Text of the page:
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Woman who found lump six years ago diagnosed with cancer after doctors failed to book appointment

Rashi Agarwal

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| Last updated 

Woman who found lump six years ago diagnosed with cancer after doctors failed to book appointment

Featured Image Credit: SWNS

A young woman who found a lump in her mouth six years ago was diagnosed with salivary gland cancer after doctors 'failed' to book a follow-up an appointment.

Jordan Del’Nero, 25, complained of a lump in the side of her mouth and was taken to A&E by her parents in August 2012.

Jordan experienced a toothache and a swollen mouth, and was prescribed antibiotics for what doctors wrongly dismissed as a 'suspected cyst or infected salivary gland'.

She was referred to Charles Clifford Dental Hospital and was sent home with more antibiotics for her symptoms.

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Jordan suffered with a toothache and bleeding gums Credit: SWNS
Jordan suffered with a toothache and bleeding gums Credit: SWNS

Later, Jordan was again referred back to the specialist dental hospital in August 2013, after she had severe 'pain' in the lump followed by 'bleeding gums'.

Jordan and her family said that the hospital never contacted them for a follow- up appointment, so they assumed that the lump didn't need more medical attention.

Jordan was finally diagnosed with salivary gland cancer in January 2019 after a series of scans and biopsy following the reoccurrence of severe toothache.

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Jordan said: "Things started to change in early 2019. When I went back to the hospital, I was now older and very anxious that it might be something more sinister than a cyst.

"When I was told I had cancer I felt numb - I can’t remember too much following my surgery other than lying there in the hospital.

"I couldn’t talk for a few days and had to write messages on a pad - struggled to eat for about two weeks after leaving the hospital.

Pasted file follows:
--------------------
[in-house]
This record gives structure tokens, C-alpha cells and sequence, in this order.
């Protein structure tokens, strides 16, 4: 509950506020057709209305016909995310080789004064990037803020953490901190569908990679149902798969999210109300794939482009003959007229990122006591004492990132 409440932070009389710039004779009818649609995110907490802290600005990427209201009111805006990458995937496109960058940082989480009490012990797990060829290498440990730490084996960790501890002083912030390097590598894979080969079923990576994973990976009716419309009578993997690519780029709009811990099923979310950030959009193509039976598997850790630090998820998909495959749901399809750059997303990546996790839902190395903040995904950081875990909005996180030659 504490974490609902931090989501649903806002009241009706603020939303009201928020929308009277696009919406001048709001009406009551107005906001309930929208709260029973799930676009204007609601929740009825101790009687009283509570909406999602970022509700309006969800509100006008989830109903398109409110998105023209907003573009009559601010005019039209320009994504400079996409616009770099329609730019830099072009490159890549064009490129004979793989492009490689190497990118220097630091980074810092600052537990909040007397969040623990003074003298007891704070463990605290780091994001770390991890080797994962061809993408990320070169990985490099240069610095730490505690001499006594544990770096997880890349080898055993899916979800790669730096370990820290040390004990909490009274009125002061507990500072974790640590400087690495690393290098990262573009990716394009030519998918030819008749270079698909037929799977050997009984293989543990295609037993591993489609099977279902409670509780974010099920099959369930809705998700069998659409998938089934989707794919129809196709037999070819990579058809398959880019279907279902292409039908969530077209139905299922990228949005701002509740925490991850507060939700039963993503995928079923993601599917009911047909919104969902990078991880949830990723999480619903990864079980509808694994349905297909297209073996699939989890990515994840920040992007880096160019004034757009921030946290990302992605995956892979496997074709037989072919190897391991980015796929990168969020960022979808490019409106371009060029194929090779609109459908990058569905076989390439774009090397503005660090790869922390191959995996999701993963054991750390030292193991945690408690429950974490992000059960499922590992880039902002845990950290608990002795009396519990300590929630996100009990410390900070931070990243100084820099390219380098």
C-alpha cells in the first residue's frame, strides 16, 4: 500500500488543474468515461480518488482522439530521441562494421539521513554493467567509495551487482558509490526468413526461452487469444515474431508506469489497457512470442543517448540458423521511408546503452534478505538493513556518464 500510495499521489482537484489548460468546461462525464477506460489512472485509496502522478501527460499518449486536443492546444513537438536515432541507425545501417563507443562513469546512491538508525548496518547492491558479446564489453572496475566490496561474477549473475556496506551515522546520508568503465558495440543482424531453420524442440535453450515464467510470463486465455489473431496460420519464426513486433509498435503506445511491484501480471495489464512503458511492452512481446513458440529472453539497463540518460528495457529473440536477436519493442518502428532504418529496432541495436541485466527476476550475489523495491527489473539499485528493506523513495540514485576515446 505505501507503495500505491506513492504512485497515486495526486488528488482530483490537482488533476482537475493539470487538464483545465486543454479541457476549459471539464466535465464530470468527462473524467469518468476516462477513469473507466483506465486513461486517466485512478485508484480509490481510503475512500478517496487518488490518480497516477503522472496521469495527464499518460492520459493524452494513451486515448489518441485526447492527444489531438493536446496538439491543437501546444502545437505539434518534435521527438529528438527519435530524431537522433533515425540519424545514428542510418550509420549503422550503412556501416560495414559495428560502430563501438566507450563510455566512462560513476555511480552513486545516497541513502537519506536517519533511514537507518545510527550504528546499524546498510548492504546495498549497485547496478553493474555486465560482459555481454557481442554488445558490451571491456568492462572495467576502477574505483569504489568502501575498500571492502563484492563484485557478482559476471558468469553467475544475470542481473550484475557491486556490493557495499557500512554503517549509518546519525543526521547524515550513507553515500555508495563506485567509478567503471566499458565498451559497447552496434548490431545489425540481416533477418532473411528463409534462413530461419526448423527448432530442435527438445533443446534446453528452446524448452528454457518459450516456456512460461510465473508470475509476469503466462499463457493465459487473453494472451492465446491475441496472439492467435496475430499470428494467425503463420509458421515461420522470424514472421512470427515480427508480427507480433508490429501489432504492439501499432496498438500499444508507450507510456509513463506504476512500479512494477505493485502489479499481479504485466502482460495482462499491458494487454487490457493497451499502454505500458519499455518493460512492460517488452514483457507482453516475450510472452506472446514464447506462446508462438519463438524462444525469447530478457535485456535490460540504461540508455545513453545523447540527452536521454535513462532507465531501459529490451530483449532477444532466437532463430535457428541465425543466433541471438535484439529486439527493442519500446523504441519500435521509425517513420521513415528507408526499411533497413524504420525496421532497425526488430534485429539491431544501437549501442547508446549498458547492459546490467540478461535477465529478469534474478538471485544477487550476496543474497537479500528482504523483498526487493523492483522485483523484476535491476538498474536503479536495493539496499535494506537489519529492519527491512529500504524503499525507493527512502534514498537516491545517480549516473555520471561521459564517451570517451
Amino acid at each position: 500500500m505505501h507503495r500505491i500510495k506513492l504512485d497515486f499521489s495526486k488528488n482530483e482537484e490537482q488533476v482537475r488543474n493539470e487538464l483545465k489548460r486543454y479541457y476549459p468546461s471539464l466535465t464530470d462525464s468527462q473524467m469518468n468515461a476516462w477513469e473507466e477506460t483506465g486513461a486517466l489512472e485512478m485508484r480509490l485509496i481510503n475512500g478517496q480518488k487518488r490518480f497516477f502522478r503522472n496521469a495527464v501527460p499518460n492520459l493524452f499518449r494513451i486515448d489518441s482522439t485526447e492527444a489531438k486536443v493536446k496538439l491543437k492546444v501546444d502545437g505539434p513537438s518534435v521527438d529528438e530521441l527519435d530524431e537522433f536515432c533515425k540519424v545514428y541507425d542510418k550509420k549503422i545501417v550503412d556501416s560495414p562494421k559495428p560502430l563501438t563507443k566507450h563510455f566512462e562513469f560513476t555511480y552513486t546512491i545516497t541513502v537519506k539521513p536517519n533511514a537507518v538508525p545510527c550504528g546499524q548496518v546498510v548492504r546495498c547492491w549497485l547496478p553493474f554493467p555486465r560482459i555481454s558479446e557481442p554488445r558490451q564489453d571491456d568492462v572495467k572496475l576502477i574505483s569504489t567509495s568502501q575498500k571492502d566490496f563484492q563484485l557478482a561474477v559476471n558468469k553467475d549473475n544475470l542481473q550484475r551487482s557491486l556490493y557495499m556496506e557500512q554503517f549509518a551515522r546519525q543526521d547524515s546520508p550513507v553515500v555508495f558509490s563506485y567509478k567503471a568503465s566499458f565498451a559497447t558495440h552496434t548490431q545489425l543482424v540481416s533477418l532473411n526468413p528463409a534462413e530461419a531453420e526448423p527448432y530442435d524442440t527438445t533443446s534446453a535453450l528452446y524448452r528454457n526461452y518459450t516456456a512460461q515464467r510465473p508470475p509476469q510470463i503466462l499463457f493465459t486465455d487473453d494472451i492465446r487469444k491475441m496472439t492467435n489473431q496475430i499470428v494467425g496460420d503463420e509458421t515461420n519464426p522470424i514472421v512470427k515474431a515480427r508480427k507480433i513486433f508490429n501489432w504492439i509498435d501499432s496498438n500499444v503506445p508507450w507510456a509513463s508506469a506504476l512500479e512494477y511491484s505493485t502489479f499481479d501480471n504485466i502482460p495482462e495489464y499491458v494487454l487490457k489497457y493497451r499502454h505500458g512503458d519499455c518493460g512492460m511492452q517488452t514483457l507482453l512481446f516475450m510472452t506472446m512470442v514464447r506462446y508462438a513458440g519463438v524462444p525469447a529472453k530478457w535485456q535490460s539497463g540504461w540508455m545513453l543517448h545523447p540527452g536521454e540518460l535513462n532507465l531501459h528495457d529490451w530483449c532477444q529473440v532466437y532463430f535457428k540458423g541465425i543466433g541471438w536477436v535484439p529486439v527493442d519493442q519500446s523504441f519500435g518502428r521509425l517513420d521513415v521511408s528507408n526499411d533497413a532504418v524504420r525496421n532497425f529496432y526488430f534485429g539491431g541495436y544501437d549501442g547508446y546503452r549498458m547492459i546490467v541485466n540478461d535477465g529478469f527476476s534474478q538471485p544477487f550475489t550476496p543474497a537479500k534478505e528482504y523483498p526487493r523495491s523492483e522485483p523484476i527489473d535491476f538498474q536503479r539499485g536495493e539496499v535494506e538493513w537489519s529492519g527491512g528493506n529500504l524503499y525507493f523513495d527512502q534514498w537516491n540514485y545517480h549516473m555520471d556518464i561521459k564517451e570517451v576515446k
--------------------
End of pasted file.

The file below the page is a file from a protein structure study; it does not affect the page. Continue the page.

"I was reliant on my family and my wife for everything. Even four years on I’m still coming to terms with my diagnosis and my appearance."

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Jordan underwent surgery three months after her shock diagnosis, which included the removal of five teeth and a jaw removal and reconstruction by taking a skin graft from her left leg.

Jordan's symptoms were dismissed as suspected cyst or infected salivary gland Credit: SWNS
Jordan's symptoms were dismissed as suspected cyst or infected salivary gland Credit: SWNS

Jordan said: "I have scars on my neck and leg from surgery and would like to have dental implants to replace my lost teeth.

"I try and remain as positive as possible but sometimes I do worry about what the future may hold.

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"I just hope that by speaking out I can help others who may be going through something similar and help raise awareness of oral cancer, especially in young people."

Jordan is married to her wife Amy, and they have now instructed medical negligence lawyers at Irwin Mitchell to investigate her care at Charles Clifford Dental Hospital.

Nicola Ashton, an expert medical negligence lawyer at Irwin Mitchell, said: "Jordan has suffered an incredibly tough number of years, first living with the tumour and then having to come to terms with her diagnosis and subsequent treatment.

"During the course of our investigations, worrying issues came to light regarding Jordan’s care.

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"While we’re pleased to have settled this case allowing Jordan to focus on the future and her ongoing recovery, it’s also vital that lessons are now learned to improve patient safety and care for others."

However, Sheffield Teaching Hospitals NHS Foundation Trust, which runs the dental hospital under its umbrella, originally denied a breach of duty.

But eventually they admitted that Jordan was added to their system as a 'new routine' appointment instead of an 'urgent' appointment.

There was also 'no evidence' that she was contacted to arrange an appointment and the trust have said they are 'unable to offer an explanation' of why she wasn't seen.

"When I was first seen at Charles Clifford Dental Hospital I wasn’t too concerned, I was young and at no stage did the doctors give the impression there was anything to be worried about," Jordan expressed.

"When I went back around a year later I didn’t receive a follow-up appointment so we assumed it must be something for us not to worry about."

She added: "If we had received an appointment I know my mum or dad would have taken me.

"Over the next few years, the lump remained and I presumed it was something that I just had to live with."

Topics: Health, NHS

Rashi Agarwal
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